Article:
Wellington man jailed in Myanmar for insulting religion

New Zealand citizen Philip Blackwood, left, is escorted by a Myanmar police officer following a court appearance in December. Photo / AP
New Zealand citizen Philip Blackwood, left, is escorted by a Myanmar police officer following a court appearance in December. Photo / AP

A New Zealander jailed for insulting religion in Myanmar says he will appeal against his conviction.

Philip Blackwood, 32, and two locals were charged in December over an online ad for the V Gastro tapas bar which featured a picture of Buddha wearing DJ headphones.

At court in Myanmar's former capital Yangon today, they were each sentenced to two-and-a-half years in prison.

The sentences included two years of hard labour for insulting religion and six months for disobeying an order from a public servant, AP reported.

After the verdict, as he was led to a police van, Blackwood told reporters he would appeal.
Outside court, a handful of monks and hardline Buddhists reportedly gathered to hear the verdict.

Bar worker Blackwood, from Wellington, has been detained for months in Myanmar's notorious Insein Prison.

He and bar owner Tun Thurein, 40, and manager Htut Ko Ko Lwin, 26, were arrested on December 10 after the Buddha image resulted in a backlash on social media.

A complaint was then made by an official from the country's religious department.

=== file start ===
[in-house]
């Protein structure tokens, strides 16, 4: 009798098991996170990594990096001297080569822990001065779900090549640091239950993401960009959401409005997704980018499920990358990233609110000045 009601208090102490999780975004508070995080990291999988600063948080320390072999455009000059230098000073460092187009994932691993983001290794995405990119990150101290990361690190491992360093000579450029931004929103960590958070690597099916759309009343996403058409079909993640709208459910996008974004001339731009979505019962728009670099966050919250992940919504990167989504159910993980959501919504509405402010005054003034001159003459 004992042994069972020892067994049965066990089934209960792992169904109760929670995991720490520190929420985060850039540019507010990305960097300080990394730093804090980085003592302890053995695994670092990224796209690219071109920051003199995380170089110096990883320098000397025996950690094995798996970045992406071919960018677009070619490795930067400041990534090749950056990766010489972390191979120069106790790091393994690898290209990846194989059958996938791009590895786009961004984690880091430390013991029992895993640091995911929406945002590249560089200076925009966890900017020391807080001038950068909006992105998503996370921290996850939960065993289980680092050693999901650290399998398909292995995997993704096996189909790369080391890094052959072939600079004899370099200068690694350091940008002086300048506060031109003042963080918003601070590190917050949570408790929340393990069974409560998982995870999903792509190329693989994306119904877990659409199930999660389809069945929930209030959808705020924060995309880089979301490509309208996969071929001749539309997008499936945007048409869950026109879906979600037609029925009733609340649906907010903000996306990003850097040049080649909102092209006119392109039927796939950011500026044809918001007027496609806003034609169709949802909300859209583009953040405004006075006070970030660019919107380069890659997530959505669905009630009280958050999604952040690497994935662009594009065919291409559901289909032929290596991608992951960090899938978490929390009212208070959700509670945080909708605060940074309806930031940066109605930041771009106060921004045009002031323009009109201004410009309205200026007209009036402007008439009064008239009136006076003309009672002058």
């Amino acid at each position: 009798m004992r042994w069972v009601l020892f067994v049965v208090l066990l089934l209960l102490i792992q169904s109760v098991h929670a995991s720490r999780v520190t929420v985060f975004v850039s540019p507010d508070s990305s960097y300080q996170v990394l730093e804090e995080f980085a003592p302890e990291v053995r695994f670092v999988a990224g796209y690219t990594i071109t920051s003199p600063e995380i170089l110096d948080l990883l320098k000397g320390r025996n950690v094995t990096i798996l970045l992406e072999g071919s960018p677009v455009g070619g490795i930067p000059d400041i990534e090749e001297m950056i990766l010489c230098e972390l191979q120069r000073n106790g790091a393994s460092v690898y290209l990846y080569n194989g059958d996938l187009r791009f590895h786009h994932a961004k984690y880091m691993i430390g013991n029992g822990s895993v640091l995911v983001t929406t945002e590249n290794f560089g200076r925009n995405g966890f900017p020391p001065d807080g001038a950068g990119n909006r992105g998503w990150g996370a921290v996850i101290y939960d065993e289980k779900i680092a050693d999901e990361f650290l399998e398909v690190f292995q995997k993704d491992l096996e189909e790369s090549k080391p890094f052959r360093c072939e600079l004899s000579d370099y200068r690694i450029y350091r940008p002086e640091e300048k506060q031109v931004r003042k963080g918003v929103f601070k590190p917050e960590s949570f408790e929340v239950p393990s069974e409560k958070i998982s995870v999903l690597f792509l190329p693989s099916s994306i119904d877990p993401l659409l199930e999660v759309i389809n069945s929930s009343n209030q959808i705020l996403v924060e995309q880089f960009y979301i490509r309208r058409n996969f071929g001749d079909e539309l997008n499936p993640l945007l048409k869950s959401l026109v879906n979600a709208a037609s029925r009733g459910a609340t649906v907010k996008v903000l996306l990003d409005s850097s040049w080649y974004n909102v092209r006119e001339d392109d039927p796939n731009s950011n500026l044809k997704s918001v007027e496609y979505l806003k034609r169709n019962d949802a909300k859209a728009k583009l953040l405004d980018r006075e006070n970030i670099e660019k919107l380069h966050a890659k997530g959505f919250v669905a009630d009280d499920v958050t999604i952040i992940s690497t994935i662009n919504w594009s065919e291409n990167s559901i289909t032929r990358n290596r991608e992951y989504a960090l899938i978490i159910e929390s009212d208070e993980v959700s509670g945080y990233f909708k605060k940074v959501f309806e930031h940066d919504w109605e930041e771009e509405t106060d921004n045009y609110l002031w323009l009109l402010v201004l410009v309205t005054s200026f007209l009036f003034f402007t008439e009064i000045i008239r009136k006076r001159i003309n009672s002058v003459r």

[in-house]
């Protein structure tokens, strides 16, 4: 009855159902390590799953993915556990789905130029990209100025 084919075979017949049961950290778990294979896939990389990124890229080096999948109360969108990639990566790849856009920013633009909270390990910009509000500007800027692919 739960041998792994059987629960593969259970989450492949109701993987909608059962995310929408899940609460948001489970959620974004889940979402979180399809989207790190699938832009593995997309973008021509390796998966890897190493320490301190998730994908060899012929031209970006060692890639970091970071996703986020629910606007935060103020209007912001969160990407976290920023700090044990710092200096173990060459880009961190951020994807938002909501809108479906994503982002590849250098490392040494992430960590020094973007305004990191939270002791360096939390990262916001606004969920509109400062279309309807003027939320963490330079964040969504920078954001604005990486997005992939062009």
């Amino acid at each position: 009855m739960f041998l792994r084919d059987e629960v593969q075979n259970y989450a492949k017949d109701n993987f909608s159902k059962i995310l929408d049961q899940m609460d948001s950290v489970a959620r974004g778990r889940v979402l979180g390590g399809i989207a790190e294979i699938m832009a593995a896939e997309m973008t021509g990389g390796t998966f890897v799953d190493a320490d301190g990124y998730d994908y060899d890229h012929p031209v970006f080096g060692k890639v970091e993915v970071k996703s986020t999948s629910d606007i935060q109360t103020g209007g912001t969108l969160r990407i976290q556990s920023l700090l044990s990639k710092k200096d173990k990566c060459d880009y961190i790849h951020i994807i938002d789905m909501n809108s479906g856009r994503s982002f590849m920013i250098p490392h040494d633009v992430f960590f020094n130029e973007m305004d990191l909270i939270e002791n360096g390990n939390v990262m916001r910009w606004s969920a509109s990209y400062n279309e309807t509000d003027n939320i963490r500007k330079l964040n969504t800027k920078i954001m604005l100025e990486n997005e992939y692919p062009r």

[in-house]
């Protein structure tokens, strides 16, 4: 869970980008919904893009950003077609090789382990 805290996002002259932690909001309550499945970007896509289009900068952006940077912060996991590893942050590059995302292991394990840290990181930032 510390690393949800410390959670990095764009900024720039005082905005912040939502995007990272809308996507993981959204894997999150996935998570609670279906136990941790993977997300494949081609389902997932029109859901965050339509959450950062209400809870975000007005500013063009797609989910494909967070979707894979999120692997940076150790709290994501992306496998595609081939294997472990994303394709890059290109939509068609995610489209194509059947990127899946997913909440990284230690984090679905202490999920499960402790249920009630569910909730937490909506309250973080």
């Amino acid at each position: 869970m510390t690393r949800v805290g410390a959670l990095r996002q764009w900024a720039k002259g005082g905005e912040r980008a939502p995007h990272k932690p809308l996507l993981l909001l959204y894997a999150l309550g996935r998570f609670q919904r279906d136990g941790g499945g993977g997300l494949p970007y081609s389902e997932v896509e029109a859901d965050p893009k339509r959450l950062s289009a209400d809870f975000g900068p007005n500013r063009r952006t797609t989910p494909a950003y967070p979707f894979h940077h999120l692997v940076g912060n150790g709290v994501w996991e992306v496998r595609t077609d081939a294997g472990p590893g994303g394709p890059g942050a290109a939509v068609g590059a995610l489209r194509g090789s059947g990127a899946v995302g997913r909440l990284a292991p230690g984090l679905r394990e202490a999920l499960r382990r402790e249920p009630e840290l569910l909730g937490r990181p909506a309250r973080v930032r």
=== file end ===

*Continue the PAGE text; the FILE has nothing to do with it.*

The bar managers immediately cancelled the advertised event and apologised.

According to Myanmar law, anyone who attempts to insult, destroy or damage any religion can be punished by a maximum of two years in jail, with another two-year penalty for those who try to insult religion through the written word.

Myanmar, a majority Buddhist country, has had a number of recent outbreaks of religious violence, with minority Muslims among the targets.

Blackwood, originally from Wellington, had lived in Yangon previously but returned to New Zealand for a year in 2013.

His first child, a daughter named Sasha, was born in Wellington last August. He and his partner Noemi Almo returned to Yangon to live in October.

Blackwood's partner, who also works in Myanmar, and their 6-month-old daughter remain in the country.

Speaking from Wellington, Blackwood's father Brian said his son should have been found not guilty because it was not an intentional act.

"We were advised not to go over - just to let the justice system take its course, which we have done. Now we're absolutely gutted by the ridiculous decision that's been made by the judge over there.

"There's no way that Philip would do anything like that maliciously - it was just a stupid mistake that he made posting that image."

Brian Blackwood said under Myanmar's laws, the act had to be proved to be malicious for his son to be found guilty.

He said his son was not aware of Myanmar's strict rules, and had consulted co-workers to see if it was alright to post the image.

Brian Blackwood said he hadn't been able to make any phone calls to his son since his arrest.

"We have managed to get one letter from him."

He said his son was in isolation at prison, and the Red Cross was only able to check in on him a month into his detention.

His lawyer also had very limited access, with Blackwood's first visit coming more than two weeks into his detention. The next lawyer's visit came a month after that, and there had been only three visits since.

The family has been advised the appeal process could take one month.

- NZ Herald / Daily Mail / Newstalk ZB

- NZ Herald

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